Corozal is the northernmost town in Belize and was founded in 1848 by refugees from the Maya Indian uprising against the Spanish in neighboring Yucatan.
A massacre at Bacalar, Mexico finally led to the exodus of thousands to go south and cross the Rio Hondo River. The river now serves as a boundary between Belize and Mexico. Fort Barlee was built in 1870 and parts of the fort are still visiable today as the brick corner supports that surround the post office. While downtown don’t miss the mural on the Town Hall that tells the tale of the history of Corozal which was painted by the Belizean-Mexican artist Manual Villamore.
Make sure to check out the mounds of Cerros located just acrossed the bay. These Mayan ruins are considered one of the most important late preclassic Maya sites because it represented the first experiment with kingship in the Maya world. The remains include a number of temples, plazas, ballcourts, canals, and other minor structures.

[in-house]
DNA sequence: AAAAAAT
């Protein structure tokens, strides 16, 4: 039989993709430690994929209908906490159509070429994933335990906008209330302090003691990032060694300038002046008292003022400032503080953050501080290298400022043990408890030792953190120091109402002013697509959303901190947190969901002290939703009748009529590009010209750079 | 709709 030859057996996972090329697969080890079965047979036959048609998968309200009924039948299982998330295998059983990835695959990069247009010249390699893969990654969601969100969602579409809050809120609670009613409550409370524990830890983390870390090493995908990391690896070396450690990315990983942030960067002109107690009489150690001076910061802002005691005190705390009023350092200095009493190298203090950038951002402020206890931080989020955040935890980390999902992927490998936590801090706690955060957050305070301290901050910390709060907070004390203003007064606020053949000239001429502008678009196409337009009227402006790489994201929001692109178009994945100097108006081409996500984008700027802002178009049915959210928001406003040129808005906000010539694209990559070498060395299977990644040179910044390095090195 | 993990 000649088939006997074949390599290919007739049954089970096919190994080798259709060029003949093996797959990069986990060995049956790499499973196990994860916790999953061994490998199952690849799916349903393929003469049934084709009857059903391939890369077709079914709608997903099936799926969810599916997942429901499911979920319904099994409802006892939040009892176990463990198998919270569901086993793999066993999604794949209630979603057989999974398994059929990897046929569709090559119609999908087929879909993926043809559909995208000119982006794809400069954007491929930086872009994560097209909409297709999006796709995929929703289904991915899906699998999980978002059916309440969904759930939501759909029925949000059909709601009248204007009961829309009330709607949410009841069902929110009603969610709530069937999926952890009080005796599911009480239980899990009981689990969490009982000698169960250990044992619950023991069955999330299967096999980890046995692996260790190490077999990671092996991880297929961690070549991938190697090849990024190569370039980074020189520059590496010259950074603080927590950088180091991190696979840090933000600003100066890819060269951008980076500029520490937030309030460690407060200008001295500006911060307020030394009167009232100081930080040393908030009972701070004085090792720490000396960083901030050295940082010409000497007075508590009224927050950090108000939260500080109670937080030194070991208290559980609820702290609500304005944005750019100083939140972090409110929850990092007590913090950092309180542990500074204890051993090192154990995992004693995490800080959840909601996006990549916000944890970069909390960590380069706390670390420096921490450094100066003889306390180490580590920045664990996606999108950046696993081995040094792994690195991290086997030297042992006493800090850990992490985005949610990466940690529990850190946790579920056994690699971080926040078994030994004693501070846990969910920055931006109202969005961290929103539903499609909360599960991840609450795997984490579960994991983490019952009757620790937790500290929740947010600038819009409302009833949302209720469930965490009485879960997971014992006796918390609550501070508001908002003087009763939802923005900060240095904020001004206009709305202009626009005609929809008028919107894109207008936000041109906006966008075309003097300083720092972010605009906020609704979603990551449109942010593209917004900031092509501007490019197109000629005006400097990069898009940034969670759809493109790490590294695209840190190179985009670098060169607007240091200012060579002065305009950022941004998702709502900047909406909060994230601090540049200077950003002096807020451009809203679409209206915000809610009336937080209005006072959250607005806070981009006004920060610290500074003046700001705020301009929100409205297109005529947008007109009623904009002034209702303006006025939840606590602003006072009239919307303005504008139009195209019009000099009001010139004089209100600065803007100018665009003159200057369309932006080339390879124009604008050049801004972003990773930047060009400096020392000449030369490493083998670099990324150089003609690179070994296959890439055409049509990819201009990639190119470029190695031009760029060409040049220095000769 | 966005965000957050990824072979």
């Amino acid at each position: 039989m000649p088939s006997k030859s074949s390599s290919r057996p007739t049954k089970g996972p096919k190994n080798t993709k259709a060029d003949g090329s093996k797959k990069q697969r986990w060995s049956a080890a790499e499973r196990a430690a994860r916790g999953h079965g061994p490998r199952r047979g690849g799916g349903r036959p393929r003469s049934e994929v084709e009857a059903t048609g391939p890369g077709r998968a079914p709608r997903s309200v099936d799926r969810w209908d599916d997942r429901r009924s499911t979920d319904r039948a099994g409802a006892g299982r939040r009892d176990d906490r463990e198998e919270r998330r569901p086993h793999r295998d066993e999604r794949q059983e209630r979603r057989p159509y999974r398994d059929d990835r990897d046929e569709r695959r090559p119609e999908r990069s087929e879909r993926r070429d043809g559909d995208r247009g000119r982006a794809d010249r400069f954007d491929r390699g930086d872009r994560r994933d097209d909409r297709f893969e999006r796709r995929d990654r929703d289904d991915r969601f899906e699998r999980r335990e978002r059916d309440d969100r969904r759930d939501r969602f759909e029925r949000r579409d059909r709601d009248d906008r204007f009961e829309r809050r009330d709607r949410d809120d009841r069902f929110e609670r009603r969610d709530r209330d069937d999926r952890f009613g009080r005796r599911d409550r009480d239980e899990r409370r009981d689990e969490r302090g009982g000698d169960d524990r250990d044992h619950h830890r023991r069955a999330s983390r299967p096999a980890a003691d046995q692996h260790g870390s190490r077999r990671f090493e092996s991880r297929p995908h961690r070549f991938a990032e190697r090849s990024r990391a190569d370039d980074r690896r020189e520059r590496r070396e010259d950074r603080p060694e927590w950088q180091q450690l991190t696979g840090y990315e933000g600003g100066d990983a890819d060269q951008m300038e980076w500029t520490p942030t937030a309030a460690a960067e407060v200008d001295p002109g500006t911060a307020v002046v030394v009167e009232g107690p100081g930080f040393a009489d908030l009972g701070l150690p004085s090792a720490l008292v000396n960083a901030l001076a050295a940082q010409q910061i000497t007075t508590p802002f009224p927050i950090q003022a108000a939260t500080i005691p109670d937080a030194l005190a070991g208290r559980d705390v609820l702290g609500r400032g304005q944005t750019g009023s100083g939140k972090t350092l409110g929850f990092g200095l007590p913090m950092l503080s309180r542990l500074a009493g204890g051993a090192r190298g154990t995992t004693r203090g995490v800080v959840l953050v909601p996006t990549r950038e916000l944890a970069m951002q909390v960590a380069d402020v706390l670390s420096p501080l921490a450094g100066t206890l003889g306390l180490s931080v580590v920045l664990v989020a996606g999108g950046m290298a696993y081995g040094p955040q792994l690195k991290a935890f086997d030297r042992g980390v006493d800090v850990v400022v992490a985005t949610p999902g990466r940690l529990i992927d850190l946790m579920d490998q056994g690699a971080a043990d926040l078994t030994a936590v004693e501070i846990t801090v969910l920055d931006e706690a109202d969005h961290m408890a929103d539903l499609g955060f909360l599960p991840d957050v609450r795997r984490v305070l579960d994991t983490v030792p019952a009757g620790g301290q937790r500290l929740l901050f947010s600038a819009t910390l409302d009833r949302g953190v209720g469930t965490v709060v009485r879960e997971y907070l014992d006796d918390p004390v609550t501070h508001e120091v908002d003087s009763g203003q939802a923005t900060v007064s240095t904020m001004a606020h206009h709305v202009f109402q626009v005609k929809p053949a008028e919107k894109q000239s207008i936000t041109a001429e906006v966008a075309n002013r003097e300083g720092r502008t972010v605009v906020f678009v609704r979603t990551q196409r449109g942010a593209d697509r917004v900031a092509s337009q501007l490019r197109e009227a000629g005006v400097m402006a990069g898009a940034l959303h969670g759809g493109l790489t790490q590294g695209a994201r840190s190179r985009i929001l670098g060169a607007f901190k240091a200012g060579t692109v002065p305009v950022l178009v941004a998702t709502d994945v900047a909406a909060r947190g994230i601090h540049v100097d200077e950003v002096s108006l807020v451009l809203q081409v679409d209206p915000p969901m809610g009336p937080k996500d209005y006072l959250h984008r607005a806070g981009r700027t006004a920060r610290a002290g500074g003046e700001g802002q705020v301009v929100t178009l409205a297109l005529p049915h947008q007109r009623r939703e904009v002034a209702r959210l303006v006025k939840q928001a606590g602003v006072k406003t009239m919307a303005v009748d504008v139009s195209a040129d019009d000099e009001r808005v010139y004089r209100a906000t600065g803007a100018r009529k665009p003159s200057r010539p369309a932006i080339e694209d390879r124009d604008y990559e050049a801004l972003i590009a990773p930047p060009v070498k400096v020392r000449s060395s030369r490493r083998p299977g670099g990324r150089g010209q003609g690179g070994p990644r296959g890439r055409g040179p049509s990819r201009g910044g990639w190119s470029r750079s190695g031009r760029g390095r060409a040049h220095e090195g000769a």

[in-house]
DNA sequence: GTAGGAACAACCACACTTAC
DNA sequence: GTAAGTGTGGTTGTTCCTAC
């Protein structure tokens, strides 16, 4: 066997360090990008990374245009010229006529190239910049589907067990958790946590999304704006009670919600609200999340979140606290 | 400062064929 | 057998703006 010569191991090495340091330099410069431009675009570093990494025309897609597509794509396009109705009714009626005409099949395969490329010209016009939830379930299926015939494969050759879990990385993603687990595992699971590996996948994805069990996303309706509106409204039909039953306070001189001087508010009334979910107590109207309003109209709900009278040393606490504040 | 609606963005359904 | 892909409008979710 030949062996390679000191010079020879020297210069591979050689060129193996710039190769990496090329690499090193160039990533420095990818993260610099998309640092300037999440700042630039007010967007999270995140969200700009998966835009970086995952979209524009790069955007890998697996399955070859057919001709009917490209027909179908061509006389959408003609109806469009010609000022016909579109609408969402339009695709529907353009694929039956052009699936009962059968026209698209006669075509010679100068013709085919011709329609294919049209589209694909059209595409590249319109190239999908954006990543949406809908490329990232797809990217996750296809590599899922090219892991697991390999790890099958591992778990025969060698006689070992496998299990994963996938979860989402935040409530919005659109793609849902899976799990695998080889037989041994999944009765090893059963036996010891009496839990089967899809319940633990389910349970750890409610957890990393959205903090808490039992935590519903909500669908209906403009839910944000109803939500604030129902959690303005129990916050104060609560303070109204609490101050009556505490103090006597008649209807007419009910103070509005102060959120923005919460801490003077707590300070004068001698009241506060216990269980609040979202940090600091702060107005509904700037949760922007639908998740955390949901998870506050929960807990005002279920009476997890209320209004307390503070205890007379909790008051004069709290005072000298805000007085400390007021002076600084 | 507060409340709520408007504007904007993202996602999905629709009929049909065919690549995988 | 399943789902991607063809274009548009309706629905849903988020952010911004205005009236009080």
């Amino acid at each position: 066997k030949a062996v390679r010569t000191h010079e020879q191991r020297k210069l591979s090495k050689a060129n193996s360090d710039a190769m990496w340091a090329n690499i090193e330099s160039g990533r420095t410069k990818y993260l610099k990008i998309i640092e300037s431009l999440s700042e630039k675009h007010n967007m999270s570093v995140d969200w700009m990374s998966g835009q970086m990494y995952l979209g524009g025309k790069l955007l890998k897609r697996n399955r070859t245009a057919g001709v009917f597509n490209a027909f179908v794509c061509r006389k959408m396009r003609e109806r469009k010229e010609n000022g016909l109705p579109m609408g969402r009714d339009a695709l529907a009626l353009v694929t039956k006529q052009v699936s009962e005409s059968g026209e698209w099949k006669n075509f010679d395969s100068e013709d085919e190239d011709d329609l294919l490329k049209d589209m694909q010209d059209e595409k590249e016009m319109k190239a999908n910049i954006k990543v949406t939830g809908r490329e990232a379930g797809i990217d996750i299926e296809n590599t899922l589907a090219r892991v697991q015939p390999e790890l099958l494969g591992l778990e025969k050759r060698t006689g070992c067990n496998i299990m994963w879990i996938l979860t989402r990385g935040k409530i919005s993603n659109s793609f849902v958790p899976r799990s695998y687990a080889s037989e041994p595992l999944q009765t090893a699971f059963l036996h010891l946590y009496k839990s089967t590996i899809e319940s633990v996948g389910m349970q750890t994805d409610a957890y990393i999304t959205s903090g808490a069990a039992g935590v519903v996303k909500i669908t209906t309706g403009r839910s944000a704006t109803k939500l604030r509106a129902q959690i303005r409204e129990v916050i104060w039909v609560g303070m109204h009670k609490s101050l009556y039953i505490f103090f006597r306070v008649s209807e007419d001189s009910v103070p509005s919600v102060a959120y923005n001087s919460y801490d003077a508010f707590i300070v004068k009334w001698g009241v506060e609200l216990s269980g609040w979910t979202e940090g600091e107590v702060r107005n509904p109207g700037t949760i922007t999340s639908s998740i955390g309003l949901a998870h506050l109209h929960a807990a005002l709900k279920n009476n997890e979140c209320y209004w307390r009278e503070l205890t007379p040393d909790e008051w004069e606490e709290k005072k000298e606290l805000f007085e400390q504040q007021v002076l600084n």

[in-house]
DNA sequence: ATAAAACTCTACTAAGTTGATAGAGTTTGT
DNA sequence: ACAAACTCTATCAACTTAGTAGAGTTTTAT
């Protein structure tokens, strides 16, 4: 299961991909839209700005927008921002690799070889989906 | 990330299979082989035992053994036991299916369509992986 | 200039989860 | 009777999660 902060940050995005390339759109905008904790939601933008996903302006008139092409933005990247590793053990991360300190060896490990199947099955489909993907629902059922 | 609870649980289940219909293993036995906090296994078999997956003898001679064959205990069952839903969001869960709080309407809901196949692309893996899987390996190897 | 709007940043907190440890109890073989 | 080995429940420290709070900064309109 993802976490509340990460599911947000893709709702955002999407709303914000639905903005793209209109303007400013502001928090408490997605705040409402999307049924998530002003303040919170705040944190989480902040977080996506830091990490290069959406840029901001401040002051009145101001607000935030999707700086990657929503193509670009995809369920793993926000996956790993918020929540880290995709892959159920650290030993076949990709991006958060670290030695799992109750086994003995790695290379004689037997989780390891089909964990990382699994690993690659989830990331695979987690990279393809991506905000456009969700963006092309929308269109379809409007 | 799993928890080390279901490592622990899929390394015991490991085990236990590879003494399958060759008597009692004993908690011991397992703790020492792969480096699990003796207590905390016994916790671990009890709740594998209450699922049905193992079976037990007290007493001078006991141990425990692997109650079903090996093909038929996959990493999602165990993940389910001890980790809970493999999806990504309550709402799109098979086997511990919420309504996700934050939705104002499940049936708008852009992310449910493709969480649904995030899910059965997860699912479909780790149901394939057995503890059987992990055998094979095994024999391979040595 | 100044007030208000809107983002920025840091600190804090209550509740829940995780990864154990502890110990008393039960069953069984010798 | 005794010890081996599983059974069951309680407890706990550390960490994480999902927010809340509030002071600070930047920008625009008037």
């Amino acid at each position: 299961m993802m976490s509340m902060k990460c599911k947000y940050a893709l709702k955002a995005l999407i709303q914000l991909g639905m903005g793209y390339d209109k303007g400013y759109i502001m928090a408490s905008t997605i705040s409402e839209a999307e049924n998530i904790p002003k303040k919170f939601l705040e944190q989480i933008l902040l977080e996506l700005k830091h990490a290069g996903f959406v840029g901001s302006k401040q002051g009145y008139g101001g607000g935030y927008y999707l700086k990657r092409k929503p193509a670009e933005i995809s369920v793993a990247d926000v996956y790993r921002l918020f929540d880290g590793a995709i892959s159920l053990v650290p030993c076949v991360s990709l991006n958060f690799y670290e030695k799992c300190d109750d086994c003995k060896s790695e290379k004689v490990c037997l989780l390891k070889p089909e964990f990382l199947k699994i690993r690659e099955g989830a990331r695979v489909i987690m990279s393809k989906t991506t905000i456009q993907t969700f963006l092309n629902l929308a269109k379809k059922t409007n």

Within Corozal can be found another Maya ruin known as Santa Rita. The pyramid site sits atop the remains of a Maya city that dominated the area for more than 2000 years. Jewelry and artifacts from burial sites indicate Santa Rita was most likely part of ancient Chactumal, the Maya capital of the area at the time of the first Spanish contact in the early 16th century.
I enjoyed a great bed at a good rate at Mark Anthony’s Hotel and the food and friendly faces of the family owned business made my stay extra enjoyable. The hotel is located on the bay overlooking a town park which makes it is easy to get around and get the real feel of Corozal Town.
Mark Anthony’s Hotel
Mark Anthony “Butchie” Ramirez
2nd Avenue & 4th Street North